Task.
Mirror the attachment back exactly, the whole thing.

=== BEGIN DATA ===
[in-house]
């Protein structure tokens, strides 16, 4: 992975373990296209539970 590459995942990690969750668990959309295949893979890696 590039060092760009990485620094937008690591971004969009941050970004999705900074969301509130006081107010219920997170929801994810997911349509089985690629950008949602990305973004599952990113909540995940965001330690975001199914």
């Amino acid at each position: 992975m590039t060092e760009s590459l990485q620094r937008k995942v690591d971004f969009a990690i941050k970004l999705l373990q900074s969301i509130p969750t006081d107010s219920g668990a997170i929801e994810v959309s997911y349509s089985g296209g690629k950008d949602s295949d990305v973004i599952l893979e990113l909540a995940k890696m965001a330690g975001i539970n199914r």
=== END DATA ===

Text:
[in-house]
């Protein structure tokens, strides 16, 4: 992975373990296209539970 590459995942990690969750668990959309295949893979890696 590039060092760009990485620094937008690591971004969009941050970004999705900074969301509130006081107010219920997170929801994810997911349509089985690629950008949602990305973004599952990113909540995940965001330690975001199914």
């Amino acid at each position: 992975m590039t060092e760009s590459l990485q620094r937008k995942v690591d971004f969009a990690i941050k970004l999705l373990q900074s969301i509130p969750t006081d107010s219920g668990a997170i929801e994810v959309s997911y349509s089985g296209g690629k950008d949602s295949d990305v973004i599952l893979e990113l909540a995940k890696m965001a330690g975001i539970n199914r």